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We’ve had 2 boys from Feslandia Central and 2 from Feslandia East. (Different years of course) The two FESE were similar in many ways that can be attributed to general culture, but obviously unique people. The two from FESC are night and day from each other and our new incoming FESC boy seems again another kind of different from the other two. We’ve had a FESG son who showed some “stereotypical” culture traits but also set many on their ear because he’s more than just a rep from his culture. I was warned by many about hosting a boy from FESI because of a cultural reptuation, but he turned out to be one of the most peaceful, focused, generous young men I’ve ever met. Our first son was from FESlakia and he’s sporty, spirited, red headed and mad about hockey. After all these years, I still hear from him 3 more more times a month, even if it is just a 2 minute IM chat saying hey, I’m thinking of you and miss you. Sometimes it is an online version of the long chatty talks we had about life, the universe, and everything while he was here. We are pushing our cultural comfort envelope with hosting from a country I’d been a bit nervous even considering in the past. The cultural reputation had just been so strong in talking to other host parents and meeting their youth from that country. This year, as always though, we looked for the person not the country. This spring it seemed we are meant to host a boy from that country along with a boy from FESCentral again. I am preparing myself to be extra patient and explain things that I’m sure will be uncommon for the boy from the new country, but so much is uncommon no matter where a youth lives before coming here. 6 months from now I maybe counting more grey hairs than I had before and wonder what was I thinking or I may be pleasantly surprised and pleased with the amazing new son that has joined our family and scoff at my silly anxiety. Each year of hosting brings a totally different dynamic. We as a host family are some different from the year before and our new sons also make it very different. Isn’t that one of the reasons for hosting in the first place? A love of youth, wild sense of adventure and a strong masochistic streak that only having 3 teen boys in a house can satisfy. 🙂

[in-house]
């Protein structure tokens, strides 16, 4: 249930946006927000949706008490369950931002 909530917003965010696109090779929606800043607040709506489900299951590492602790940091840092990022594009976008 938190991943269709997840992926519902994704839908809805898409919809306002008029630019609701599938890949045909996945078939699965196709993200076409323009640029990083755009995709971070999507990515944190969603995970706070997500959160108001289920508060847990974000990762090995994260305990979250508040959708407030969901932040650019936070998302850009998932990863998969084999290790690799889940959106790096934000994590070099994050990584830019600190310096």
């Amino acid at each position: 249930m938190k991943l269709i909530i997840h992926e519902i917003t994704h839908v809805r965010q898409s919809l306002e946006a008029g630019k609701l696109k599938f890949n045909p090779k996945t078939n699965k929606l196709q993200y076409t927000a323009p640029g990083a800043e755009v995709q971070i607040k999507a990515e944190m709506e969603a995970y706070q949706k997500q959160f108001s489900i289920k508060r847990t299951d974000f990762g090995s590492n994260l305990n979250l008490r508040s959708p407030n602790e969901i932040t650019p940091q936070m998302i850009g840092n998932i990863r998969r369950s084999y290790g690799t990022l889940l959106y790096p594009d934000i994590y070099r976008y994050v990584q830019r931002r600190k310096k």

Comment by ARHostmom

FESlakia-I love that! We love hosting, too. I hate July for the farewells, but come August we gear up to meet the new kids.
Some stereotypes are true to a point, but each person is unique-family, education, values, money, neighborhood, religion, personality and more combine with culture to produce a person.

Comment by Wry

The problem with stereotypes is that we stereotype the wrong things. It’s the small stuff that can be generalized, and these wonderful, small tidbits are what make up culture.

Host parents can easily miss out on the best of a student’s culture. I have found that by traveling to visit my students, little quirks that I dismissed as mundane in the U.S. suddenly become important and interesting when viewed within the borders of the student’s native land. It’s like a light bulb suddenly being turned on… “Well, of course they said that!” or “That’s why they reacted that way!” It’s what makes them French (or any nationality) as opposed to Chinese, Brazilian, or Russian. It’s also a deeper level understanding that I wish all host parents could experience.

Comment by Theo

The lightbulb moments are just the best! We love those. It’s another reason for parents to visit their kids when they go out on exchange, too.

Comment by Wry

Why do I get a frowny face?

Comment by Theo

’cause i think the other thing looks girly. 🙂 Thanks for giving me my idea for a post today. I’m refining a post about generalizations and stereotypes, and it wasn’t ready by midnight.

Comment by Wry

So now I am a white space with indeterminate yellow markings?

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just messing with you!!!

Comment by Theo

Nope, now you’re a weird little helicopter. hahaha. That yellow one WAS ugly.

Comment by Wry